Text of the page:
DIP 1025--Dynamic Arrays Only Shrink, Never Grow--Community Review Round 1

Ola Fosheim Grøstad ola.fosheim.grostad at gmail.com
Tue Nov 12 09:44:31 UTC 2019

On Tuesday, 12 November 2019 at 08:41:52 UTC, Sebastiaan Koppe 
> I would personally look at the conflation of dynamic arrays and 
> slices. If you could somehow separate the 2 concepts and THEN 
> constrain slices to only be able to shrink, that might work. 
> (or keep them conflated but make borrowed slices non 
> appendable.) (or make the implicit explicit by somehow 
> requiring `.array` before appending).
> On the other hand, the fact that they are conflated also brings 
> benefits, and you certainly don't want to loose them. It is a 
> tough nut to crack.

I'm starting to think that the issue is not that they are 
conflated, but that it isn't clear whether "dynamic" GC arrays  
are values/object, high-level/low-level or 

If concatenation expressions work with high-level values 
conceptually, and slices are views on those values, and GC-arrays 
are high-level-nonruntime-constucts, then things might become 
more clear.

Then leave to the optimizer to estimate and preallocate a buffer 
size (or with hints).

I don't think there is anything wrong with having high level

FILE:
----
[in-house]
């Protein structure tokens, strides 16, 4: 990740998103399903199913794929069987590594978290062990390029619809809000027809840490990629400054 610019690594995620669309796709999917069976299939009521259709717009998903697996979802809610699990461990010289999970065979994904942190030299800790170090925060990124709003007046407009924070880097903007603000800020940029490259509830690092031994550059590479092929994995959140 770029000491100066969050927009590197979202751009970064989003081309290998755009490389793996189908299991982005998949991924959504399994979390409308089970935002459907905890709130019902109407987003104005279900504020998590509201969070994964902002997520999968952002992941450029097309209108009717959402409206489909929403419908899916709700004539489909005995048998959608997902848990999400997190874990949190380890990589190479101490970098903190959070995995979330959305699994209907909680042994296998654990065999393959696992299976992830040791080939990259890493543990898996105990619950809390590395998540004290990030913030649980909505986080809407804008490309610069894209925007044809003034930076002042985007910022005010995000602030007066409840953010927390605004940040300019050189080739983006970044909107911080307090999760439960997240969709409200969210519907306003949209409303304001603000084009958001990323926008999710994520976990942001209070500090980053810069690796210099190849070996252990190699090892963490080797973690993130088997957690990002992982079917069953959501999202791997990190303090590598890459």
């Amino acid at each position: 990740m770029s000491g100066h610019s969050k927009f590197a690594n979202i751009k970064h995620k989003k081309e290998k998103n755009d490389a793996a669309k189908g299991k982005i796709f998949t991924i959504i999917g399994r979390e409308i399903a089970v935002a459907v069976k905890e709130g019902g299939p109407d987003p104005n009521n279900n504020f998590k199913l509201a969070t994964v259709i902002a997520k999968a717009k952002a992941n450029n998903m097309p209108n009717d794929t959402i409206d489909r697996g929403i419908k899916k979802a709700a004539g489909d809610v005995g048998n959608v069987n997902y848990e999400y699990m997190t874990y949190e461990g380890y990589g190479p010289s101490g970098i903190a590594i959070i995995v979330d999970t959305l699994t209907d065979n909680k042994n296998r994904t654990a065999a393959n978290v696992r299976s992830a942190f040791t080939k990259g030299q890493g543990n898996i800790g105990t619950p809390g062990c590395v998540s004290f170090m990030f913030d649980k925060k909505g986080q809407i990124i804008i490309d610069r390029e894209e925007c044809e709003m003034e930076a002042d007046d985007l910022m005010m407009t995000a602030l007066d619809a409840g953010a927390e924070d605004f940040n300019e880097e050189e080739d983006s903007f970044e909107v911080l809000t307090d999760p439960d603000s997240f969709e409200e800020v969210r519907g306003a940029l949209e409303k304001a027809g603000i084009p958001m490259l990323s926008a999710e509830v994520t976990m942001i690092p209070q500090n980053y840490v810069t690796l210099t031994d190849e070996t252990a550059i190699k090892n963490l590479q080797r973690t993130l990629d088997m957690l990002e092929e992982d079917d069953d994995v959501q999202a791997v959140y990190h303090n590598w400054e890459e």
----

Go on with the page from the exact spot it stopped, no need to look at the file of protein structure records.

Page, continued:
concepts, but then they should be truly high level so that the 
optimizer can do the work and there should be some clear 
delineation between high-level and  low-level types. (You could 
still allow low level operations temporarily, but the life-time 
of that would have to be made formal, so that the optimizer has 
free hands when the low-level work is done).

But then you also need another low-level concept for views on an 
address-bound object/buffer/memory.

So it is a tough nut, yes.

> In general I agree with the sentiment D's language features 
> oftentimes depend too much on an all-knowing garbage collector.

Yes, but is also cultural, in the sense that some people rely 
100% on the garbage collector. So how can  the type system ensure 
that the high quality libraries they write are usable in the more 
general programming context?

If all programmers only relied on the GC by 30%, then maybe this 
would be less of an issue, as they would think differently about 
the use context of the library.  The rather weakly typed C++ 
ecosystem works because there is some shared understanding of the 
use context and conventions.

So that is an extra challenge for D. Maybe static analysis could 
help. Some innovation that can prove properties down the call 
chain fromt he call site (rather than all those attributes on the 
function signatures).

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